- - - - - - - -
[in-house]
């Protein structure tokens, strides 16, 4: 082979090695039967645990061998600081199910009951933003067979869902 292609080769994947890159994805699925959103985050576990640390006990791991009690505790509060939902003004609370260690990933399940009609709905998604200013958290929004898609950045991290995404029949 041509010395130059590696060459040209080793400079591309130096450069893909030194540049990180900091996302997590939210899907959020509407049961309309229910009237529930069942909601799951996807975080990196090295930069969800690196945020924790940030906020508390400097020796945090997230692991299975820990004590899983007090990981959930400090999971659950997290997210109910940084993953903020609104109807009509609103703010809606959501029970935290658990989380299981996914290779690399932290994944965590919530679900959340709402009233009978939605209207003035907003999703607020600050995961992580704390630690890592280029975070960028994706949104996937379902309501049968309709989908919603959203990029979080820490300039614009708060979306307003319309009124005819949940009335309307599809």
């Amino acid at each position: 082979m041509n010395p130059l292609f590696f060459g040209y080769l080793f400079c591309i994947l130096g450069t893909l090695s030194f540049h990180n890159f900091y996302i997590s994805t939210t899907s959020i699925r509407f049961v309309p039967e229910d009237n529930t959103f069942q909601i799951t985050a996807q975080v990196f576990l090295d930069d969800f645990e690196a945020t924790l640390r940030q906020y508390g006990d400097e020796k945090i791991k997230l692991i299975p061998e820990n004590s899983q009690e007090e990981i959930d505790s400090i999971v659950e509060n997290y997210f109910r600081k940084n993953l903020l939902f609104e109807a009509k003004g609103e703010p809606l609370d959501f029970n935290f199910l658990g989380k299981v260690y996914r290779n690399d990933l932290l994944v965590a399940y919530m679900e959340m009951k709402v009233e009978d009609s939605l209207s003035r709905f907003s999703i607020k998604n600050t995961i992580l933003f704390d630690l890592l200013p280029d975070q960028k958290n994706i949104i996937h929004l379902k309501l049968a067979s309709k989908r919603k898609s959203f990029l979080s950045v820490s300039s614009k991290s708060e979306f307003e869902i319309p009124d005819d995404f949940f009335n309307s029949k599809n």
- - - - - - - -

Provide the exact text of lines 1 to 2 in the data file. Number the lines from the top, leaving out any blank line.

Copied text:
[in-house]
């Protein structure tokens, strides 16, 4: 082979090695039967645990061998600081199910009951933003067979869902 292609080769994947890159994805699925959103985050576990640390006990791991009690505790509060939902003004609370260690990933399940009609709905998604200013958290929004898609950045991290995404029949 041509010395130059590696060459040209080793400079591309130096450069893909030194540049990180900091996302997590939210899907959020509407049961309309229910009237529930069942909601799951996807975080990196090295930069969800690196945020924790940030906020508390400097020796945090997230692991299975820990004590899983007090990981959930400090999971659950997290997210109910940084993953903020609104109807009509609103703010809606959501029970935290658990989380299981996914290779690399932290994944965590919530679900959340709402009233009978939605209207003035907003999703607020600050995961992580704390630690890592280029975070960028994706949104996937379902309501049968309709989908919603959203990029979080820490300039614009708060979306307003319309009124005819949940009335309307599809």